It’s not going to be pretty, no matter how you slice it.
Fewer police officers would patrol school hallways, property taxes would rise, several campuses would close and about 300 central office jobs would be cut next year under HISD Superintendent Terry Grier’s initial cost-cutting proposals.
Grier asked the Houston school board on Thursday to consider increasing the property tax rate by up to 4 cents and reducing a tax discount known as the optional homestead exemption.
“Of course you can balance the budget without them,” Grier said of the tax proposals. “But you can’t balance the budget without them without having draconian cuts at the school level.”
Houston Independent School District officials are preparing for a shortfall of $171 million based on deep cuts in state funding. The amount could change as the Legislature finalizes the state budget, and the board isn’t expected to vote on a final budget until June.
The largest tax increase option Grier presented to the board would increase the rate by 4 cents from $1.1567 per $100 of assessed value and lower the homestead exemption to 15 percent from 20 percent. The exemption reduces the taxable value of the property.
Under that scenario, the tax bill for the owner of an average-priced home, $195,680, would increase by $173.70.
As noted before, HISD could actually raise the tax rate more than that. For a variety of reasons that won’t happen, not the least of which in my mind is the thought that they may find themselves in a similar position two years from now and want to keep some options open. Plus, I think Harvin Moore has it right:
Trustee Harvin Moore said it was a weak negotiating tactic to make decisions while state lawmakers have yet to amend their bare-bones budget proposals.
“I do not think it’s a good move to say, ‘Well, OK, we’re willing to cut this much or to raise taxes this much,’ ” he said. “The state’s going to say, ‘Well, that worked well.’ ”
And then the legislators that passed the budget that forced HISD and other school districts to raise their taxes will spend the next 18 months bragging about how they balanced their budget without raising taxes. It’s a sucker’s game.
Hair Balls has more on what HISD is considering, which is clearly still in the “run it up the flagpole and see who salutes” stage. There’s also the related and as yet unresolved matter of magnet schools, on which the budget issues will have some unknown effect.
State Sen. Dan Patrick, R-Houston and the vice chairman of the Senate Education Committee, called the 58,575 people employed in nonteaching support positions by Texas public schools —”your math department supervisors, your curriculum experts” — a “soft target” for budget cutters. Those positions “must be seriously addressed,” he said. “That number is not based on reality.”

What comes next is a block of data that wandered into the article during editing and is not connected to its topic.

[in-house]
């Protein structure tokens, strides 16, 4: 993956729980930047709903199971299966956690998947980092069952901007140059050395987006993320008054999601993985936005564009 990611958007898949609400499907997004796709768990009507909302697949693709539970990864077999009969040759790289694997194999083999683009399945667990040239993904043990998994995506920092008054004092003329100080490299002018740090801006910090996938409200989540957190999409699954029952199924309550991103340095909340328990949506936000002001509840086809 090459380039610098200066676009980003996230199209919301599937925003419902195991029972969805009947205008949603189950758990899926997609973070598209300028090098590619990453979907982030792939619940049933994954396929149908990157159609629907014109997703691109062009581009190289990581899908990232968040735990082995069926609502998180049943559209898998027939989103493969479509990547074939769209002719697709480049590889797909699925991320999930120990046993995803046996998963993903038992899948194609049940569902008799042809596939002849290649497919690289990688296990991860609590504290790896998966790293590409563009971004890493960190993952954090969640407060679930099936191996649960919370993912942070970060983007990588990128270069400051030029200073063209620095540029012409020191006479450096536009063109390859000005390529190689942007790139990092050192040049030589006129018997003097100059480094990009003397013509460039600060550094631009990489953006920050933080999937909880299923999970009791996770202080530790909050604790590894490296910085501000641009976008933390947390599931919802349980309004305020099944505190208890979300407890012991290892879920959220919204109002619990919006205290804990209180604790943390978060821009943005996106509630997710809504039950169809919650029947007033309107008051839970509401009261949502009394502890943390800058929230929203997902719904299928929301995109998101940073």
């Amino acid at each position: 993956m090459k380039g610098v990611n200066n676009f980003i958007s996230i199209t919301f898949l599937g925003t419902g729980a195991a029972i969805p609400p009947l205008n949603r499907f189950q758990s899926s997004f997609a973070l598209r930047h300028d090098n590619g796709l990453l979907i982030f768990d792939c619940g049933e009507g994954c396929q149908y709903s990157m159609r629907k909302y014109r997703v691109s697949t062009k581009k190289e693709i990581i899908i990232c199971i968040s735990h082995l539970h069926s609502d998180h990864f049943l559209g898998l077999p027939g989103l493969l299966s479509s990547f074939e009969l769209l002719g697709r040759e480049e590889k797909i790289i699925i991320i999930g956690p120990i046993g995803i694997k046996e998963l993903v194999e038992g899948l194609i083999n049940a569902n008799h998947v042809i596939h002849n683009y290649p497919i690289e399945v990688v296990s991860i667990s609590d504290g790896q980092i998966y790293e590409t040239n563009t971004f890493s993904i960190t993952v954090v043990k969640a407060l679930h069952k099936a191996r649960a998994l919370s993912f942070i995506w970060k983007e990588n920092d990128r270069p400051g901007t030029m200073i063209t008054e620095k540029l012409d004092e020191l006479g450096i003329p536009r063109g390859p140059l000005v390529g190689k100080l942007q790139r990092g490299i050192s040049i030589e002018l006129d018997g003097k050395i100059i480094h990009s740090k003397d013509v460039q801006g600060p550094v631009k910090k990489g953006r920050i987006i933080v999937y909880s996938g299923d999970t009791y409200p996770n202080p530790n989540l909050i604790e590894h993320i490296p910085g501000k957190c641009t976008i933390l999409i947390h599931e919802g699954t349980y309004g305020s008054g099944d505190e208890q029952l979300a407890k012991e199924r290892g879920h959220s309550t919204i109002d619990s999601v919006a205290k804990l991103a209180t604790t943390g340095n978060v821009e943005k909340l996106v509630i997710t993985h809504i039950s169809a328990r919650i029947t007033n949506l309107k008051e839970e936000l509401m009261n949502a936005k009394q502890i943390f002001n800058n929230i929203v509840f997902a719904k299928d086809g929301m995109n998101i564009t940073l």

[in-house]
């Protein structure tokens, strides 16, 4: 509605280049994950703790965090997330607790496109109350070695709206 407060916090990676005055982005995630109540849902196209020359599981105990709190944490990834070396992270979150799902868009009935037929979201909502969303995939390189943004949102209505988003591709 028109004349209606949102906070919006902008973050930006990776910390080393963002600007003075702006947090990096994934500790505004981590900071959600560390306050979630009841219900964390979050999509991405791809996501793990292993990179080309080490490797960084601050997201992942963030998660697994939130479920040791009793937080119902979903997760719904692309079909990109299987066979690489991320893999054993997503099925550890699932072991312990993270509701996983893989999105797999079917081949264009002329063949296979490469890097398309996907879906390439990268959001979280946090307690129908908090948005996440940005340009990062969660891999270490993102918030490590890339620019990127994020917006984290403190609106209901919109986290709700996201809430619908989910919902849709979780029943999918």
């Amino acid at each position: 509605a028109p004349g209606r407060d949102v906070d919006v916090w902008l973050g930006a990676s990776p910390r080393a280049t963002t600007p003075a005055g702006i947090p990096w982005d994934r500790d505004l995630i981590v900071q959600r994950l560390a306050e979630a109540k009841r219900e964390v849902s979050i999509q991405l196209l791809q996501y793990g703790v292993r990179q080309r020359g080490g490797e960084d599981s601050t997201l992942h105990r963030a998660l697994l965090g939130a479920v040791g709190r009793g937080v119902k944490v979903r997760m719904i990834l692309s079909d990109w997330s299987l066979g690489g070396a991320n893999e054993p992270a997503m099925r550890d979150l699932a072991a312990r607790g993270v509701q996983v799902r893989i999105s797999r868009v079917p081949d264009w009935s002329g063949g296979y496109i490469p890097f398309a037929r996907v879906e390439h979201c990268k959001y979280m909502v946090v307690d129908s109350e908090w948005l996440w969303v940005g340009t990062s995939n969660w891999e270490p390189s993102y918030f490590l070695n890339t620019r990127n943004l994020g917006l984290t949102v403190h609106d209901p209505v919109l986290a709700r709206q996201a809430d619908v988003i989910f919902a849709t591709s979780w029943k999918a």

According to Patrick, the ratio of teachers to nonteachers, which includes those employed in administrative and support capacities, in districts has grown to nearly 1 to 1 today from 4 to 1 in the 1970s.
But while it may be more palatable to think of those cuts as trimming bureaucratic fat rather than as damaging the vital organs of a school, there may be less to cut than lawmakers imagine, said Michael Griffith, a school finance expert with the Education Commission of the States, a nonpartisan research organization. In reality, Griffith said, administrative spending “is not as bad as some of the rhetoric you’re hearing.”
“You might look at a school district and say ‘well, they have 35 people in their office doing administrative work, that seems excessive’ until you find out that 15 to 20 of them are actually paid for in federal grants,” he said. When districts receive Title I and IDEA grants, that money can also cover administrative costs, so cutting those positions doesn’t mean those dollars will go to saving teachers.
Griffith said, there is no “magic number” that reflects the optimal number of teaching to nonteaching personnel for districts, because it’s difficult to make comparisons across campuses. “The best you can see is if people compare their district to similar districts,” he said, “but that means having 1,200 separate little studies” in Texas.
Ed Fuller, a special research associate at the University of Texas, said that data from the National Center for Education Statistics showed that the number of central office administrators has actually decreased in Texas since 2003. The number of administrators per school is just below the national average, he said, and there is evidence that districts with more administrators may actually increase the effectiveness of schools.
In an analysis that used campuses’ scores in the Texas Comptroller’s recent Financial Accountability for Texas study — which rated schools and districts based on student achievement relative to spending — he found that the more central office administrators per school, the higher the FAST rating.
This could be true, Fuller said, because it could mean that school principals are receiving more guidance and therefore staying in their jobs longer and improving their abilities more rapidly. “If you don’t have enough central office administrators,” he said, “then principals don’t get the support they need.” He said preliminary results from a survey of principals in Texas suggests that this is accurate.
There’s something I’ll bet you’ve never heard before – I sure hadn’t. The existence of a correlation is by itself meaningless, but it sure would be interesting to see what a rigorous study might reveal. One other point that I often hear but which wasn’t raised in this story is that a lot of the jobs that Patrick is complaining about exist because of mandates by the state. All this accountability stuff we’ve laid on schools and school districts in recent years represents real work – data crunching, report writing, and so forth – that has to be done by someone. You can’t have it both ways.